By Brad Locke/NEMS Daily Journal
Jackie Sherrill never felt adequate enough to guide his players through the grieving process.
During his 13 years as Mississippi State head coach, Sherrill lost two players to tragic events. Defensive end Rodney Stowers died during the 1991 season from a fat embolism stemming from a broken leg; tailback Keffer McGee drowned to death in a swimming pool prior to the 1997 season.
Sherrill is using his experience in those situations to help current coach Dan Mullen as the Bulldogs deal with the death of sophomore defensive end Nick Bell, who succumbed to skin cancer Tuesday.
“We as coaches are not qualified,” Sherrill said Wednesday. “We’re not a psychologist or psychiatrist, we’re not a minister that does counseling. … When we lose a kid, it’s devastating, because we’re in an arena that we don’t know anything about.”
MSU made grief counselors and clergyman available to players Tuesday.
Sherrill has contacted Mullen to offer his encouragement and whatever help he can give.
“He knows how hard it can be, and anything that the team needs and the coaches need, we can count on him for any of that,” Mullen said.
Sherrill said what helped his players most was bringing in the mothers of the fallen players. And he made sure his players knew it was OK to grieve in their own way and in their own time.
“Players all their life have been kind of told, it’s not OK to cry, you’re supposed to be tough guys,” Sherrill said. “Well, that’s just the opposite of what you really need to do, and that is to allow yourself to do those things, and to allow yourself to go through the emotions where you may be laughing one minute and you may be crying the next.
“You have to allow yourself to do that.”
Sherrill said after McGee died, he made up cards to give to his players that read, “In certain situations, think and remember what Keffer would’ve done.”
MSU honored Stowers by painting his No. 97 on Scott Field, and players wore his number on their uniforms. McGee’s initials, K.L.M., were worn on the Bulldogs’ helmets and jerseys, and his locker was kept untouched.
MSU officials are currently discussing how best to honor Bell, and Mullen said he’ll seek Sherrill’s input on that.
Sherrill noted that not having a game this weekend is a plus for MSU, especially with Bell’s funeral set for Saturday in Birmingham. The No. 21-ranked Bulldogs are 7-2 (3-2 in SEC play) and riding a six-game winning streak, and Sherrill thinks an already close-knit team will become even tighter through the grieving process.
“You’ll be amazed. That’s one thing that it showed me more than anything, was exactly how it did bring players together.”
Mullen is trying to keep the players as close to each other as possible.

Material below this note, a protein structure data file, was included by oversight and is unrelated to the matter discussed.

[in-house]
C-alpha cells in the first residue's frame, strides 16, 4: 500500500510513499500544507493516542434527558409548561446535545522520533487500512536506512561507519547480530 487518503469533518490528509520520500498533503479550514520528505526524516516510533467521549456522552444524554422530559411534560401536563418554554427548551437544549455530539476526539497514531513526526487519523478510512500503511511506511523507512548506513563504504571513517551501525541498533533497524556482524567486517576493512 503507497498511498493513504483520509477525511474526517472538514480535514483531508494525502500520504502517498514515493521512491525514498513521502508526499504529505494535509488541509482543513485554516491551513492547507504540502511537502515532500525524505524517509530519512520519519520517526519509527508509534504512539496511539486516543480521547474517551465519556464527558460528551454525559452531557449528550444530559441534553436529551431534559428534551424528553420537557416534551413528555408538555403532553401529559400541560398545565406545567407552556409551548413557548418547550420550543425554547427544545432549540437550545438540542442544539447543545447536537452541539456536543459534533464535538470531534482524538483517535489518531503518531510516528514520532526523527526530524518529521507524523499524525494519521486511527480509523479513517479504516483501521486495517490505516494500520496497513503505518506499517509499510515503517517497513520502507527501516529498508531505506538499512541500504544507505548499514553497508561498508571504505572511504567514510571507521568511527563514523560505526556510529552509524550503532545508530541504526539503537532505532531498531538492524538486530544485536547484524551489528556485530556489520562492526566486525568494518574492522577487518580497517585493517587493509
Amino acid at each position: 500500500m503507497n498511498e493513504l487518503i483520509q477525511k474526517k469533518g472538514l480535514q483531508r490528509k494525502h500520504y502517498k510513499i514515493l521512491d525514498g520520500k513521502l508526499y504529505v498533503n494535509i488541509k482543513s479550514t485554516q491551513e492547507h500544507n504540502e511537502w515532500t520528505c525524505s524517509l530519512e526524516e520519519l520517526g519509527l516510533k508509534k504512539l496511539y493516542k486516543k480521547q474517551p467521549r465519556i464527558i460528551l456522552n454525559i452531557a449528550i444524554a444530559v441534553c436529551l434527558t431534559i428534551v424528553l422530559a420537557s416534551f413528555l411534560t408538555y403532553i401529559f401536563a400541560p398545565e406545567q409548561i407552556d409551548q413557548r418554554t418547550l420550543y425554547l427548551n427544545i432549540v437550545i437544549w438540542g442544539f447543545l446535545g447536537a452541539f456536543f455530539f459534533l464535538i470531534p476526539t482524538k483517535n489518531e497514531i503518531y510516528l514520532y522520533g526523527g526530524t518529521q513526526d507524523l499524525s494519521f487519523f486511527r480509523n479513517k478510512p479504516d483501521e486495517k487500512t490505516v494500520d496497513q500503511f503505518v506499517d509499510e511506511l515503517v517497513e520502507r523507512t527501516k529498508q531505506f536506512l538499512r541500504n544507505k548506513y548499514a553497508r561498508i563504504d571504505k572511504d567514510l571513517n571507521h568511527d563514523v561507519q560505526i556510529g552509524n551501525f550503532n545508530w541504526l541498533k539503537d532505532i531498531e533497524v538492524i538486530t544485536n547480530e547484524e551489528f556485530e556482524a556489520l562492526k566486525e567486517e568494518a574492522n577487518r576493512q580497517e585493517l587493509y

“I think as the days go by, they’ll be able to get more of a handle on their emotions,” he said. “We’re just trying to keep the team together as much as possible and around each other so that they have the coaches and the other members of this football family to help deal with everything that’s going on.”
Mullen has dealt with a player death before, as an assistant at Florida. In 2007, scout team quarterback Michael Guilford and another student died in a motorcycle accident.
Meyer flew in his friend, former NFL wide receiver Cris Carter, to speak with the team, “because I didn’t know what to do.” Carter had lost a teammate a few years earlier.
Meyer has offered Mullen encouragement.
“Well, getting overly deep, and it might be inappropriate – there’s only one answer, and that’s our Source,” Meyer said. “That was my message to him.”
Bell’s death reached well beyond the MSU football family. He was friends with several players on other SEC teams, including Alabama’s Marcell Dareus and Tennessee’s Raiques Crump.
Kentucky defensive line coach David Turner coached the same position group at MSU from 2007-09. He helped recruit Bell.
“David’s taking it really, really tough, really rough, because he was so close to the kid, so close to the family,” Kentucky head coach Joker Phillips said. “He plans to go down (to Birmingham) and show his respects.”
Contact Brad Locke at 678-1571 or email@example.com.
SEC coaches react to Bell’s death
- SEC football coaches offered their thoughts, reactions and sympathies Wednesday on the death of MSU defensive end Nick Bell, who battled skin cancer.
• Robbie Caldwell, Vanderbilt: “I know the best thing I can say is, Mississippi State, rally around Nick and honor him, and I think the players can rejoice in that and try to hang on to the fond memories and not dwell on the bad ones.”
• Gene Chizik, Auburn: “There’s nothing that’s probably worse than that. It’s just an extremely difficult time for families, for football teams, for universities.”
• Derek Dooley, Tennessee: “I told the team after practice (Tuesday) that it’s a great reminder to wake up every day and make the best of it with a great attitude, because you never know when it’s going to be your last.”
• Les Miles, LSU: “It’s hard to see it and see a life ended that had so much potential.”
• Houston Nutt, Ole Miss: “Life doesn’t stop. But it also teaches you a very valuable lesson, that hey, you’re never promised tomorrow, so you better go as hard as you can.”
• Nick Saban, Alabama: “You always feel horrible when a young, bright person who has such a future ahead of them in so many ways in terms of the things they can do in their life sort of all gets cut short.”